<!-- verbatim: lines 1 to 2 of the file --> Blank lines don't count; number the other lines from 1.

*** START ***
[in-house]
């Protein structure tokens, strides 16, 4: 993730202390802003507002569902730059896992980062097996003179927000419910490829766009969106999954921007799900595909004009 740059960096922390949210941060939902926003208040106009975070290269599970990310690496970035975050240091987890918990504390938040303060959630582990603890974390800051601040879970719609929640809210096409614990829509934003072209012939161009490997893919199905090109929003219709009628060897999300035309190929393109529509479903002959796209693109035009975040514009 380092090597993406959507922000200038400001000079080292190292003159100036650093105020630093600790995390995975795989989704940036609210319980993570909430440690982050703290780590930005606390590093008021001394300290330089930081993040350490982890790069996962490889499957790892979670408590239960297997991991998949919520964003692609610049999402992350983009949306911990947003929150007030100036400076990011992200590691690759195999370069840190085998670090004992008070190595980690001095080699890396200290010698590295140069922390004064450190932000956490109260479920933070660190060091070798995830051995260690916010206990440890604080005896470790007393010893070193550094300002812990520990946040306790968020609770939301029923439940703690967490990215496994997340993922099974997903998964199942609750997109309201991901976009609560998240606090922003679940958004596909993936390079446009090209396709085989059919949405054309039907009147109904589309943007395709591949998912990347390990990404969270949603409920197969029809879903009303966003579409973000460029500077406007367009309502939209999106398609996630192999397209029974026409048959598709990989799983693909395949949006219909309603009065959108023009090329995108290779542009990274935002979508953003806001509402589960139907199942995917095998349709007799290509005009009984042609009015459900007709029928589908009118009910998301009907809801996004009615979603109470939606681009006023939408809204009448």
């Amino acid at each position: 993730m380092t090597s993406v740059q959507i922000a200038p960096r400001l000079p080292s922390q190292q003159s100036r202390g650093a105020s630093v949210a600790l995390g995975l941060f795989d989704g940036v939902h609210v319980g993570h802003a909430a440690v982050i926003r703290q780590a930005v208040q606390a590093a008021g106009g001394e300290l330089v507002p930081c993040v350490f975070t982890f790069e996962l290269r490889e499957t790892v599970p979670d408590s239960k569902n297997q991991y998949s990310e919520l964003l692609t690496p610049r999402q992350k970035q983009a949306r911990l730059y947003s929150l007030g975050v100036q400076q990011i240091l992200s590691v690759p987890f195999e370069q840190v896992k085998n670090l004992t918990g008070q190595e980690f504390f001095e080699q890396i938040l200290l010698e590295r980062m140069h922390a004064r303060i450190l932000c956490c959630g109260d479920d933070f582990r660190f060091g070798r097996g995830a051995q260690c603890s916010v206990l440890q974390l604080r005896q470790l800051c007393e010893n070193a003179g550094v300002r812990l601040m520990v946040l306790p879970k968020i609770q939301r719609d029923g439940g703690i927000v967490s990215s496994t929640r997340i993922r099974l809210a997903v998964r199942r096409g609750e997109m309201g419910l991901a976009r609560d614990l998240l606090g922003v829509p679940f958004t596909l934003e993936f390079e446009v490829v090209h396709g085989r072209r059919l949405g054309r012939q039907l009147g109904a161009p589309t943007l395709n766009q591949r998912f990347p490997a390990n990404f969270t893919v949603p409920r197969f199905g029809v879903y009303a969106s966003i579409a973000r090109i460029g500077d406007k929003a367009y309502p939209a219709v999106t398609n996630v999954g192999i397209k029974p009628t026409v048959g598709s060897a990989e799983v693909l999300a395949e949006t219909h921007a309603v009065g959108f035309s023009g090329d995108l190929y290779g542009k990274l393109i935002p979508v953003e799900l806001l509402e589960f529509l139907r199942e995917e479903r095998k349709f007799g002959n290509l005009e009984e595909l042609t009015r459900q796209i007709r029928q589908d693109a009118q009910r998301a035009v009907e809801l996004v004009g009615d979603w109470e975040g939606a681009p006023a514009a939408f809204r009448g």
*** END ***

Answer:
[in-house]
């Protein structure tokens, strides 16, 4: 993730202390802003507002569902730059896992980062097996003179927000419910490829766009969106999954921007799900595909004009 740059960096922390949210941060939902926003208040106009975070290269599970990310690496970035975050240091987890918990504390938040303060959630582990603890974390800051601040879970719609929640809210096409614990829509934003072209012939161009490997893919199905090109929003219709009628060897999300035309190929393109529509479903002959796209693109035009975040514009 380092090597993406959507922000200038400001000079080292190292003159100036650093105020630093600790995390995975795989989704940036609210319980993570909430440690982050703290780590930005606390590093008021001394300290330089930081993040350490982890790069996962490889499957790892979670408590239960297997991991998949919520964003692609610049999402992350983009949306911990947003929150007030100036400076990011992200590691690759195999370069840190085998670090004992008070190595980690001095080699890396200290010698590295140069922390004064450190932000956490109260479920933070660190060091070798995830051995260690916010206990440890604080005896470790007393010893070193550094300002812990520990946040306790968020609770939301029923439940703690967490990215496994997340993922099974997903998964199942609750997109309201991901976009609560998240606090922003679940958004596909993936390079446009090209396709085989059919949405054309039907009147109904589309943007395709591949998912990347390990990404969270949603409920197969029809879903009303966003579409973000460029500077406007367009309502939209999106398609996630192999397209029974026409048959598709990989799983693909395949949006219909309603009065959108023009090329995108290779542009990274935002979508953003806001509402589960139907199942995917095998349709007799290509005009009984042609009015459900007709029928589908009118009910998301009907809801996004009615979603109470939606681009006023939408809204009448």